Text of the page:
Beads and Songs
Here are two great
voices that go great together: Catholic singer-songwriter Simonetta
Their award-winning CD
collaborations, “The Rosary is a Place” and “The Rosary is a
“It’s beautiful to help people draw closer to God and Our Lady,” Simonetta told the Register. “We get letters from people telling us they had stopped praying the Rosary, but hearing our recording made them want to pray it again. The recordings help people understand what the Rosary means. It makes it more real.”
Father Groeschel adds that these recordings are attuned to how people pray today. “Years ago before radio and television, people were accustomed to thinking quietly,” says the popular author, speaker and retreat leader. “They said the Rosary quietly. They didn’t want noise while praying. But we live with noise, we’re surrounded by it.”
“Accompanying the Rosary with music and meditation is something modern people are accustomed to,” says the priest. “They can relax and pray better with it.”
The idea for a meditative, music-based Rosary recording came naturally to Simonetta.
“Praying the Rosary is part of being Catholic,” she says. “I thought people would enjoy listening to the Rosary as a recording. I wanted to draw people to prayer.”
On each of the two recordings, Simonetta’s original songs “I Can’t Do It Alone” and “Path
of Love” accompany Father Groeschel’s thoughtful
meditations. “The Rosary is a Place,” which includes the Joyful, Sorrowful and
Glorious Mysteries, was released in 2002. “The Rosary is a
Both recordings are distributed free of charge through the Saint Philomena Foundation, a not-for-profit Catholic apostolate that Simonetta and her husband, Len Pacek, founded in 1998 in suburban Chicago, where they live with their six children. (A seventh is on the way.)
Father Groeschel immediately came to mind to lead the meditations, Simonetta says. She had known him since his endorsement of her first CD, “Keep Your Eyes on the Beloved,” in 1998.
“I have such high respect for him,” she says of Father Groeschel, who has largely recovered since being struck by a car, and nearly dying, in January 2004. “I knew I wanted a priest to be part of the project and, because of the way he has with words, I knew he’d be perfect to do the meditations.”
The opening for “The Rosary is a Place” is indicative of Father Groeschel’s restful meditations on both recordings.
“We want to invite you to pray the Rosary with us,” he begins. “The Rosary is many things. But perhaps the best way to think about the Rosary is to think about it as a spiritual place, as an invisible chapel that you can enter into even in a busy time of life. In a place like this to enter into silence, to prayerfulness and to follow the events of the life of Our Lord Jesus Christ, as they must have been seen by the eyes of His mother.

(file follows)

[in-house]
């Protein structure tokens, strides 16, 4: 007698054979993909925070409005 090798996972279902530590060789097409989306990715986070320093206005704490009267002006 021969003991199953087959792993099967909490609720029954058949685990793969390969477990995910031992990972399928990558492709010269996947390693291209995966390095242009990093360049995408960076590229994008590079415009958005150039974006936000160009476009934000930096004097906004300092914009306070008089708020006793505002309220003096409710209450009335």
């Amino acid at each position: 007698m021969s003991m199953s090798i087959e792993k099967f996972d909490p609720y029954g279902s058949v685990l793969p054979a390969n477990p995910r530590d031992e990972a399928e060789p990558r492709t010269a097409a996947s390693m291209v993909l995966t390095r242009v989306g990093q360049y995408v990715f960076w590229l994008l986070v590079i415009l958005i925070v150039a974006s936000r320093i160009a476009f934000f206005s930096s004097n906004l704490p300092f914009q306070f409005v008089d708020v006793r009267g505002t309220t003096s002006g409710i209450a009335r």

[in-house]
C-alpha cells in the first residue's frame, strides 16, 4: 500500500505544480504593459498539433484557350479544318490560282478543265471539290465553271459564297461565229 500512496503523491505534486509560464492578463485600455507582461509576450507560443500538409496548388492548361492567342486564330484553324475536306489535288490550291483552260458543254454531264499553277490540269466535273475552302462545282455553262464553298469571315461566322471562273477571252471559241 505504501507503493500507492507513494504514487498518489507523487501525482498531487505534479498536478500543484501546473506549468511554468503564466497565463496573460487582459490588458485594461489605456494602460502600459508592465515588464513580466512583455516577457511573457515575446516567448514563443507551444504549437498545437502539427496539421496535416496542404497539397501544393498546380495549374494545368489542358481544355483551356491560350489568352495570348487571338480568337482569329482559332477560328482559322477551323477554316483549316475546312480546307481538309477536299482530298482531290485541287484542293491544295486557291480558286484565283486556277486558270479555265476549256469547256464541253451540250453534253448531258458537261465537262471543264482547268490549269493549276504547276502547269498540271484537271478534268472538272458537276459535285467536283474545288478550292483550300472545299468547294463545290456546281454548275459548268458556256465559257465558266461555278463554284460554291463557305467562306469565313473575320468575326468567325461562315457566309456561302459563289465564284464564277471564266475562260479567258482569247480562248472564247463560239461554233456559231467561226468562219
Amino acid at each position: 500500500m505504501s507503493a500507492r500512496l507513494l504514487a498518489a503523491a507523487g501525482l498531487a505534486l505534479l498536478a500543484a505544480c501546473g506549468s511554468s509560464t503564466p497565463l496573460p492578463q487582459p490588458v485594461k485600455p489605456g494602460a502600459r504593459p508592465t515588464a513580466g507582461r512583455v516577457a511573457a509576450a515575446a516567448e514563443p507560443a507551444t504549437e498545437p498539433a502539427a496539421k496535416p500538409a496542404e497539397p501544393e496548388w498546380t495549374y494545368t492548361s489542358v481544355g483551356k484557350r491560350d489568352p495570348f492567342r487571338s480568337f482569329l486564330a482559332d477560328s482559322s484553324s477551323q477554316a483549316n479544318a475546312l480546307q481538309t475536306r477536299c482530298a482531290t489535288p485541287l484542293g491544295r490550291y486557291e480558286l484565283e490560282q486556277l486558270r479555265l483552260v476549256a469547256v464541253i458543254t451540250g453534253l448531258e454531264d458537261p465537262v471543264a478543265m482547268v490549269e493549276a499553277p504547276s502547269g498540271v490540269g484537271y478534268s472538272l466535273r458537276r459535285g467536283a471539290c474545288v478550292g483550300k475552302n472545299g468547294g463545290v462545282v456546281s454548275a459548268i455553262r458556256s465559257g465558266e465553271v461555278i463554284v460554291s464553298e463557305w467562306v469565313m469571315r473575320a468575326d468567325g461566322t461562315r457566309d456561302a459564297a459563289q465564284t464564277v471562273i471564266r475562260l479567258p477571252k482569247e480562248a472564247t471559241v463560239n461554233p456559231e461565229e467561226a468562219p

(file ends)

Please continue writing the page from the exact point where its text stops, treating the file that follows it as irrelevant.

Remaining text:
“We celebrate the Rosary with Mary, but of course that means we celebrate it with Jesus. And we look on him in the mysteries of grace and salvation as His mother and Joseph and the apostles must have seen these events. So, quietly enter into your own spirit and join us as we offer the Rosary to God in honor of Christ and His mother.”
was happy to contribute because he knew the project would please the Blessed
Mother. “Her message is to pray the Rosary,” he says. “She asked for it at
Fatima and had a Rosary in her hand at
As for the music, Simonetta strove to write songs that would complement Father Groeschel’s signature meditation style.
Thom Price, director of programming for EWTN radio, thinks they got it just right.
“The combination of Father Groeschel’s meditations and Simonetta’s music is a wonderful way to end the evening,” he says. “We get a lot of e-mails and phone calls from people who enjoy hearing it.”
“This is a fast-paced world,” adds Price. “It’s always go, go, go. So any opportunity to unplug and join in this vital prayer of the Church is a privilege.”
The date of the recording session for “The Rosary is a Place” was a blessed surprise: the feast of Our Lady of the Rosary, which the Church celebrates on October 7.
“We ended up in this small chapel.
It was just the two of us and the Blessed Sacrament,” Simonetta
recalls. “Father had no papers. He just had his rosary in his hand.”
“As he prayed, the meditations just came,” she recalls. “The meditations brought tears to my eyes. I was thinking, ‘I can’t cry! I have to be able to sing!’ It was so moving, such a gift to record in front of the Blessed Sacrament. And on the Feast of Our Lady of the Rosary! Our Lady wanted us to be there.”
The collaboration between Father Groeschel and Simonetta continues. They are planning a recording of the Divine Mercy Chaplet.
Simonetta is pleased by what their collaboration represents. “There is so much support for priests and laity to work together,” she says. “This is a witness to that, and something so beautiful was produced.”
Amy Smith writes
The Saint Philomena Foundation
Franciscan Friars of the Renewal
- November 19-25, 2006